News

Building society automates its fraud detection systems

Tash Shifrin

West Bromwich Building Society is using anti-money-laundering software to improve security and meet Financial Services Authority regulations.

The building society has installed STB-Detector throughout its 50 branches. The software, from STB Systems, checks automatically for any suspicious activity or transactions in accounts.

The building society previously relied on manual scrutiny of crude data extracts - for example, recent transactions of over £10,000 - to protect against fraud and money laundering.

It moved to an automated approach after similar sized businesses were fined for failing to comply with the FSA's "Know your customer" rules, said West Bromwich Building Society information security manager Rob Hine.

STB-Detector compares transactions with a history of individual account activities and uses this information to highlight unusual movements on accounts.

Hine said, "The benefit of STB-Detector is it can look back at the behaviour of a customer. It shows the behaviour change. We have put four years' of customer transactions into the system, so it has got enough data."

The automated system produces a manageable number of alerts, whereas the old system involved checking thousands of transactions that met basic selection criteria, said Hine.

"The rules within the STB system are user-configurable and we could improve how we manage referrals to the National Criminal Intelligence Service,"  he added.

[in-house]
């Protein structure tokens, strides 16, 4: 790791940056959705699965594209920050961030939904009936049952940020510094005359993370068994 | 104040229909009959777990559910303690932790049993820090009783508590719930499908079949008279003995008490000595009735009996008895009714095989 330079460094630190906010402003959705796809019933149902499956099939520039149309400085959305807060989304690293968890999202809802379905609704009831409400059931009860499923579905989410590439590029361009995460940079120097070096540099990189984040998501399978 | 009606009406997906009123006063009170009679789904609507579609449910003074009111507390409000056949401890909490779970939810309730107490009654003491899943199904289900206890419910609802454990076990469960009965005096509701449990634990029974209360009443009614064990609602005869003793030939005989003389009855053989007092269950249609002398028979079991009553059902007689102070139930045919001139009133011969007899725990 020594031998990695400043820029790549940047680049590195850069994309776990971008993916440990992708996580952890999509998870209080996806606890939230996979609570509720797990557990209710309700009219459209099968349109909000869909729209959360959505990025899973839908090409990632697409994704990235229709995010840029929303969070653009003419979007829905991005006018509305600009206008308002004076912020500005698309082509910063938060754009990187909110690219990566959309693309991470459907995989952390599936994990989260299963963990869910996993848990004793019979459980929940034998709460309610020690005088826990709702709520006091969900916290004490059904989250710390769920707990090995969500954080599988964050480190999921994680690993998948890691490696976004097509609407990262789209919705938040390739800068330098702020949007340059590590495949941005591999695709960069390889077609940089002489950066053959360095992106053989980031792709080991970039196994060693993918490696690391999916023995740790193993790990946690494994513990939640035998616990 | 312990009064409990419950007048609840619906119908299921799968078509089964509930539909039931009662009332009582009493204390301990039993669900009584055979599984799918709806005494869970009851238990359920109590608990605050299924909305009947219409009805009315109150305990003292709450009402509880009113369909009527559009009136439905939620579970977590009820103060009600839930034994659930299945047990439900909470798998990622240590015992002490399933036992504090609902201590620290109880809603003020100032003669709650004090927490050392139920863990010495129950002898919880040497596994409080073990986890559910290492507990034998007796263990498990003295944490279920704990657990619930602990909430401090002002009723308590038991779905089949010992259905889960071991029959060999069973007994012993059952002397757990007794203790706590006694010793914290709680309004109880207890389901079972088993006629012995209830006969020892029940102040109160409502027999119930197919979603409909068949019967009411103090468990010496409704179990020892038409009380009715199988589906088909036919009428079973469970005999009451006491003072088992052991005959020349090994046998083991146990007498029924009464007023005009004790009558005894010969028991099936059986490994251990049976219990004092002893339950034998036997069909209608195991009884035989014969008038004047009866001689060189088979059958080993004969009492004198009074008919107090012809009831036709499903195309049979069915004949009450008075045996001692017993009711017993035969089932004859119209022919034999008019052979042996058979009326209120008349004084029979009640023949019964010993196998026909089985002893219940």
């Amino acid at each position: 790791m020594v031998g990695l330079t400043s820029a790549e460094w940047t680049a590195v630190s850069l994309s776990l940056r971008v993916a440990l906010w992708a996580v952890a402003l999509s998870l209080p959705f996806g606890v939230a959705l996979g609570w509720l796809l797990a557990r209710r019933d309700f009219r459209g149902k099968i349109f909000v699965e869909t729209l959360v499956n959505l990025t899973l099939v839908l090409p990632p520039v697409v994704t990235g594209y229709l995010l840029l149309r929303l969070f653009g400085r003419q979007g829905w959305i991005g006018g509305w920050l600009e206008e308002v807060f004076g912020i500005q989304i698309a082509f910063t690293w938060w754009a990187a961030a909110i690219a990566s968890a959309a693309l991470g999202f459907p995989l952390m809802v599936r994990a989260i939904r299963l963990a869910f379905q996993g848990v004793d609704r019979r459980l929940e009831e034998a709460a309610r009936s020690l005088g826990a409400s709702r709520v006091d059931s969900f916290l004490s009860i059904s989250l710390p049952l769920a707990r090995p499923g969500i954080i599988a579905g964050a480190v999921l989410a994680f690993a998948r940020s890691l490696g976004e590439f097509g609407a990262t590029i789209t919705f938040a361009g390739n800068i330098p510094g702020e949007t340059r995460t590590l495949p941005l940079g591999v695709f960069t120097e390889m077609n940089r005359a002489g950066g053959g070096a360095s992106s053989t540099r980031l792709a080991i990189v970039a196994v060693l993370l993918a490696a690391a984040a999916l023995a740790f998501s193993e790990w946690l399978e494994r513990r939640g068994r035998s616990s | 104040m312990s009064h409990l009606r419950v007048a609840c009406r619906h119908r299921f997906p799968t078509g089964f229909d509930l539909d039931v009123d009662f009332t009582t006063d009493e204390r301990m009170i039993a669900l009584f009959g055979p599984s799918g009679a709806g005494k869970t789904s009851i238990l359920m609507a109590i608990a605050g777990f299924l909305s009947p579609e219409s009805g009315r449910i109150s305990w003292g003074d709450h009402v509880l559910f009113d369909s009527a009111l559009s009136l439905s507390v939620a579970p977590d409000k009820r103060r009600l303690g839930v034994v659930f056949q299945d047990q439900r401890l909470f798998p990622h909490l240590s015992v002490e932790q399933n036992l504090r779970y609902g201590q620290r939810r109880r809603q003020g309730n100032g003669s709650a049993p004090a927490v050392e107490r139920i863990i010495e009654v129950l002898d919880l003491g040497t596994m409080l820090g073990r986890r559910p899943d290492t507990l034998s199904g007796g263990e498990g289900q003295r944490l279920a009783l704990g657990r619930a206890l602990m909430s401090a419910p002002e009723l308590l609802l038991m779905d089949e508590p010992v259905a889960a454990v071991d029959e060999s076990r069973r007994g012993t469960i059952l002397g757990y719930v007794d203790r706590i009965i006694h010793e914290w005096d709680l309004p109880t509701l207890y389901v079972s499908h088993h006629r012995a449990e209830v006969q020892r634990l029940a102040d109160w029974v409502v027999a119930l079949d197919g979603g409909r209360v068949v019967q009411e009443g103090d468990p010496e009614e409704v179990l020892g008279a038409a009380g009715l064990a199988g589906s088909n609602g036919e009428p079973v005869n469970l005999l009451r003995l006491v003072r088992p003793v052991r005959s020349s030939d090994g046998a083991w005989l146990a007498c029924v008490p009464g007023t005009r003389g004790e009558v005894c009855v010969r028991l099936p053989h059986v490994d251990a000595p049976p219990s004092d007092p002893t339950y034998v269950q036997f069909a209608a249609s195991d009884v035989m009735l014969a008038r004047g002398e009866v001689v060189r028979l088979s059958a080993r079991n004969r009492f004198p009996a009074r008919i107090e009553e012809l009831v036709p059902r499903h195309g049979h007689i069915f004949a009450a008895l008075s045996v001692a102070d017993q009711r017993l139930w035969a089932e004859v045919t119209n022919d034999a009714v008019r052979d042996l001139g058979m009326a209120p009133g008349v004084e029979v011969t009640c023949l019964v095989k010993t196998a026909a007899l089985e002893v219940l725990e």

"We could load into the system our historic database of referrals - a Microsoft Access database with 100Mbytes of data - and have an improved case management and audit trail."

User configuration allows the building society to define the sort of behaviour the system will highlight, whether that is transactions over £50,000, cash transactions or transactions that are five times higher than usual for a customer, said Hine.

"We have also got the system linked to our intranet, improving the process of staff making manual referrals," he added.

 

 


Email Alerts

Register now to receive ComputerWeekly.com IT-related news, guides and more, delivered to your inbox.
By submitting you agree to receive email from TechTarget and its partners. If you reside outside of the United States, you consent to having your personal data transferred to and processed in the United States. Privacy
 

COMMENTS powered by Disqus  //  Commenting policy